The announcement this morning of an award of up to $2.7m from CARB-X for the development of a novel antibiotic targeting Gram-negative bacteria is testament to the growing anti-infectives expertise within Basilea, and the increasing unmet medical need to develop novel antibiotics against emerging resistance. While the future of Basilea is increasingly inextricably linked to its nascent oncology programmes, it currently receives a significant royalty stream from its anti-infectives franchise - principally the anti-fungal Cresemba as well as the antibiotic Zevtera (ex US). Additionally, ceftobiprole continues to progress through Phase 3 development in the US in the Staph aureus bacteraemia indication (TARGET) with positive results already received from the severe skin infection study (ERADICATE), largely funded by BARDA.
Resistant Gram-negative infections particularly worrying
Gram-negative infections are increasingly problematic with few treatment options available. The ESKAPE pathogen group has been highlighted as particularly at risk given their propensity to develop resistance to commonly used antibiotics. Many ESKAPE pathogens including multi-drug resistant Pseudomonas aeruginosa, carbapenem-resistant Enterobacterales and Acinetobacter baumannii have been highlighted as being of particular concern from august organisations including the WHO and the US Centers for Disease Control and for which new antibiotics are urgently required.
Novel approaches required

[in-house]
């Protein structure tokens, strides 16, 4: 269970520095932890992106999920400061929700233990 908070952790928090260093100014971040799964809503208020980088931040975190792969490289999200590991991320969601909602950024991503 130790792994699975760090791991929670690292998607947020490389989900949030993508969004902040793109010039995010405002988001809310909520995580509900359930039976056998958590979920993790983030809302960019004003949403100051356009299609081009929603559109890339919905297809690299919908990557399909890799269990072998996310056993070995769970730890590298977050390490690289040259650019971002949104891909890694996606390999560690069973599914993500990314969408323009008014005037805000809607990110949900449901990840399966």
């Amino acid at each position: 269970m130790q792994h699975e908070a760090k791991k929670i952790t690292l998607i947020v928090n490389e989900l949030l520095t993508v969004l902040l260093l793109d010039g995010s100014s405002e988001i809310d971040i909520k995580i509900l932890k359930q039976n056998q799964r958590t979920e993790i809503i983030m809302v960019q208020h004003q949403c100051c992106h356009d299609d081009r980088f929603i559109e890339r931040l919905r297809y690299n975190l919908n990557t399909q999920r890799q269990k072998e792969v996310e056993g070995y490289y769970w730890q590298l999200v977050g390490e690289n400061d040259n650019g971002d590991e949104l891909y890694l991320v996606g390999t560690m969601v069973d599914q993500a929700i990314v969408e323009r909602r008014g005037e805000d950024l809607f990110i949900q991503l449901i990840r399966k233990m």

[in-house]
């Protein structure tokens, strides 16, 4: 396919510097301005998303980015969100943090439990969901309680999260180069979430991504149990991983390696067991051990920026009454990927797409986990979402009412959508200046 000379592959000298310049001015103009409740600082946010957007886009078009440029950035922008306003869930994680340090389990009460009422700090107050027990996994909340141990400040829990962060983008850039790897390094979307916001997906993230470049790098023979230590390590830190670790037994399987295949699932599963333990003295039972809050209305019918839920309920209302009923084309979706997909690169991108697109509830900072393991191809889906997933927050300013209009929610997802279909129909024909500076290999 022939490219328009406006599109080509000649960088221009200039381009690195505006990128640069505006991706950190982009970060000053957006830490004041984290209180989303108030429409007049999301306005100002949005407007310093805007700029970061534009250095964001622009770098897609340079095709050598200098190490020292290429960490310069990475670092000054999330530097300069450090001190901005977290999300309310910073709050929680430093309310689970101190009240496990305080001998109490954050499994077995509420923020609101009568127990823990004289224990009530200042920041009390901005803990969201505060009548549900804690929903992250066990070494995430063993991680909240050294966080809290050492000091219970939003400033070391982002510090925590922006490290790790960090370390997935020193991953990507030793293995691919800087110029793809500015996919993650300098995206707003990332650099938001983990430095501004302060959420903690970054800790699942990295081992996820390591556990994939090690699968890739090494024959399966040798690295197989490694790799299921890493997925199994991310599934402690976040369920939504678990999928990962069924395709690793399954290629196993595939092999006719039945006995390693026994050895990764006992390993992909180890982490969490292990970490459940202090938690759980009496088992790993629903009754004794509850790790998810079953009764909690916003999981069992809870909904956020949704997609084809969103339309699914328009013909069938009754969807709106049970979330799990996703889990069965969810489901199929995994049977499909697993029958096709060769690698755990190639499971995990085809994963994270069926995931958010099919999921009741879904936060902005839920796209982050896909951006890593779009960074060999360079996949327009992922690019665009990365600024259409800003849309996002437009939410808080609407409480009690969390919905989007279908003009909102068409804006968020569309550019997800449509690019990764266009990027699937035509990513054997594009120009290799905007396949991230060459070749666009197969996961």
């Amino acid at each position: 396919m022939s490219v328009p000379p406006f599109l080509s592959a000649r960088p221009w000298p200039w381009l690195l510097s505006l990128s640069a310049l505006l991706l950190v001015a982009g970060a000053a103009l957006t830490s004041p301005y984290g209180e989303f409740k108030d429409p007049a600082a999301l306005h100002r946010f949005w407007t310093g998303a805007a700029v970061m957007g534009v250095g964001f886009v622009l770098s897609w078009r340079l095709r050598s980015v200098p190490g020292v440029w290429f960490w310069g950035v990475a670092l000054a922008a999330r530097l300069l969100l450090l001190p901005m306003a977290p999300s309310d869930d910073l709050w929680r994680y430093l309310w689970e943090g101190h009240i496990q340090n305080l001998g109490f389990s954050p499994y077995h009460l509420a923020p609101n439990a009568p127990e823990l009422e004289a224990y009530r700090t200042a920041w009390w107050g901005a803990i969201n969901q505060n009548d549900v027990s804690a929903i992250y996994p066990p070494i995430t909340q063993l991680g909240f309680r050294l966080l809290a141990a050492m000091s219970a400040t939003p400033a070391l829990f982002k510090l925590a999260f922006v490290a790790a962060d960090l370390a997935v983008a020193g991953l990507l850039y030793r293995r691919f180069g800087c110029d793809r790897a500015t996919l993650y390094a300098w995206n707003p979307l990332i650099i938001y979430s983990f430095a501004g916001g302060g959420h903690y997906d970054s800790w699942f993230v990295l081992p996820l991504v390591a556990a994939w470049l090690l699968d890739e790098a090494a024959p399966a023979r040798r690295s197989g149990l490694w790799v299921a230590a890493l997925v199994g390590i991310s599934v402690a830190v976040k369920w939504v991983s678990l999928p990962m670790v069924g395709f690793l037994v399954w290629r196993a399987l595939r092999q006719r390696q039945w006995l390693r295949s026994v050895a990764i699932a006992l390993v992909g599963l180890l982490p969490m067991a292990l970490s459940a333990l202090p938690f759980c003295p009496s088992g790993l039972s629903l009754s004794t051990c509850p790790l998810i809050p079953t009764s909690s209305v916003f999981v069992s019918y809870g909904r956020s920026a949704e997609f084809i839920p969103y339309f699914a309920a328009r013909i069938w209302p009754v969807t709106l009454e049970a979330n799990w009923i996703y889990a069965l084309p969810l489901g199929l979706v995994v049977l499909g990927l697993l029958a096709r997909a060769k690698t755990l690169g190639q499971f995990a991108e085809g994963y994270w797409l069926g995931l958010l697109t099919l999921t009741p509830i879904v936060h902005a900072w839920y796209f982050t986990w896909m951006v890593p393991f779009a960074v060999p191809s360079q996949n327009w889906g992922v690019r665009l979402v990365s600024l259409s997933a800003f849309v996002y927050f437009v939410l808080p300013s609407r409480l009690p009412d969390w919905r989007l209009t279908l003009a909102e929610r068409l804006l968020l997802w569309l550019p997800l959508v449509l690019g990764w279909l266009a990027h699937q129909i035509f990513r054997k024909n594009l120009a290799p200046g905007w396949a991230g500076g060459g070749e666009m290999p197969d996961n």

The approach followed by Basilea involves targeting the development of DXR inhibitors - the second enzyme in the methylerythritol phosphate (MEP) pathway in bacterial isoprenoid biosynthesis. Isoprenoids are vital for cell survival and are involved in a wide variety of cellular functions in animals, plants and bacteria. In bacteria they are involved in cell wall synthesis (peptidoglycans) as well as functioning of the electron transport chain. In animals, isoprenoid biosynthesis proceeds exclusively via the mevalonate pathway, while the majority of bacteria use the MEP pathway. The absence of the MEP pathway in humans makes enzymes involved in this pathway attractive targets for novel antibiotic development. Although each of the seven MEP enzymes is a potential target, many have presented challenges with respect to inhibitor design. DXR appears to be a particularly promising target as the first committed step in MEP biosynthesis and given that it is encoded by a single gene product it has a lower risk of developing intrinsic resistance. These are early days, but we look forward to future developments as the programme progresses.
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